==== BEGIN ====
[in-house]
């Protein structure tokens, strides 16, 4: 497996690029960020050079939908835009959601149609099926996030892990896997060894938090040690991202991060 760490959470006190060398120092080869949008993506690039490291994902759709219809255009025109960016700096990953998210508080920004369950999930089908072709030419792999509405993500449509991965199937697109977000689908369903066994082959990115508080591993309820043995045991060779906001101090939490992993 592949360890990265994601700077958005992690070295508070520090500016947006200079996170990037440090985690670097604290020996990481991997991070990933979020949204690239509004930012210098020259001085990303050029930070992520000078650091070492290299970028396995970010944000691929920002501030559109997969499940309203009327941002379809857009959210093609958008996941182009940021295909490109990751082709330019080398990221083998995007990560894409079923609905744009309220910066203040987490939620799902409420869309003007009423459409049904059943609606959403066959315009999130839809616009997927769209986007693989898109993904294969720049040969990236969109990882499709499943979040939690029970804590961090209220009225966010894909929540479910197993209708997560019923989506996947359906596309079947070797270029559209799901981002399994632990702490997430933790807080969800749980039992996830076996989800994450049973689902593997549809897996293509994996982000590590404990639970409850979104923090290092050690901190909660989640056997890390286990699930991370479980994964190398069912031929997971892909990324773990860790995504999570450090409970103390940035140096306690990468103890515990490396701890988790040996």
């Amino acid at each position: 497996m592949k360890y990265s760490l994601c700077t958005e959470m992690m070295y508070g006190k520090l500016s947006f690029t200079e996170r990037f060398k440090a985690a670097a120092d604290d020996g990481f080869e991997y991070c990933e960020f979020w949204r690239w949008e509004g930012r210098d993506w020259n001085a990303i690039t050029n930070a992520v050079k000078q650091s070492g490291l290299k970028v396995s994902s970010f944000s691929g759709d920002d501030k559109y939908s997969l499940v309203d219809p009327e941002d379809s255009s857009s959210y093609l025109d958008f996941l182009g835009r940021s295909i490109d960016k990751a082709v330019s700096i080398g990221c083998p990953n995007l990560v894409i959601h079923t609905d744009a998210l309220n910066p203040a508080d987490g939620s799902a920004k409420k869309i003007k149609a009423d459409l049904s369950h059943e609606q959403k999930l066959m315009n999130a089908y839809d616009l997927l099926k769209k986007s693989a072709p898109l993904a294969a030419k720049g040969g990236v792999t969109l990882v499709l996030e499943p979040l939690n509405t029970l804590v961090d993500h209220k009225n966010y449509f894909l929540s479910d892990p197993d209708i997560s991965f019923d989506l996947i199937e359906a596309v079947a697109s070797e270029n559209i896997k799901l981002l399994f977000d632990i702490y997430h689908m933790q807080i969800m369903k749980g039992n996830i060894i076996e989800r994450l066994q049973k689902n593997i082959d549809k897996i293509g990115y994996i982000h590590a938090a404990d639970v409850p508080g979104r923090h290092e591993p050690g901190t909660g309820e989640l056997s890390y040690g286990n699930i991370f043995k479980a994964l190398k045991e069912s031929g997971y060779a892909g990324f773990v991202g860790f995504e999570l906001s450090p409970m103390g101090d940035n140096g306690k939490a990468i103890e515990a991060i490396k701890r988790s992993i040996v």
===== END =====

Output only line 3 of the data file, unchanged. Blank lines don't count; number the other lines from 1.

């Amino acid at each position: 497996m592949k360890y990265s760490l994601c700077t958005e959470m992690m070295y508070g006190k520090l500016s947006f690029t200079e996170r990037f060398k440090a985690a670097a120092d604290d020996g990481f080869e991997y991070c990933e960020f979020w949204r690239w949008e509004g930012r210098d993506w020259n001085a990303i690039t050029n930070a992520v050079k000078q650091s070492g490291l290299k970028v396995s994902s970010f944000s691929g759709d920002d501030k559109y939908s997969l499940v309203d219809p009327e941002d379809s255009s857009s959210y093609l025109d958008f996941l182009g835009r940021s295909i490109d960016k990751a082709v330019s700096i080398g990221c083998p990953n995007l990560v894409i959601h079923t609905d744009a998210l309220n910066p203040a508080d987490g939620s799902a920004k409420k869309i003007k149609a009423d459409l049904s369950h059943e609606q959403k999930l066959m315009n999130a089908y839809d616009l997927l099926k769209k986007s693989a072709p898109l993904a294969a030419k720049g040969g990236v792999t969109l990882v499709l996030e499943p979040l939690n509405t029970l804590v961090d993500h209220k009225n966010y449509f894909l929540s479910d892990p197993d209708i997560s991965f019923d989506l996947i199937e359906a596309v079947a697109s070797e270029n559209i896997k799901l981002l399994f977000d632990i702490y997430h689908m933790q807080i969800m369903k749980g039992n996830i060894i076996e989800r994450l066994q049973k689902n593997i082959d549809k897996i293509g990115y994996i982000h590590a938090a404990d639970v409850p508080g979104r923090h290092e591993p050690g901190t909660g309820e989640l056997s890390y040690g286990n699930i991370f043995k479980a994964l190398k045991e069912s031929g997971y060779a892909g990324f773990v991202g860790f995504e999570l906001s450090p409970m103390g101090d940035n140096g306690k939490a990468i103890e515990a991060i490396k701890r988790s992993i040996v």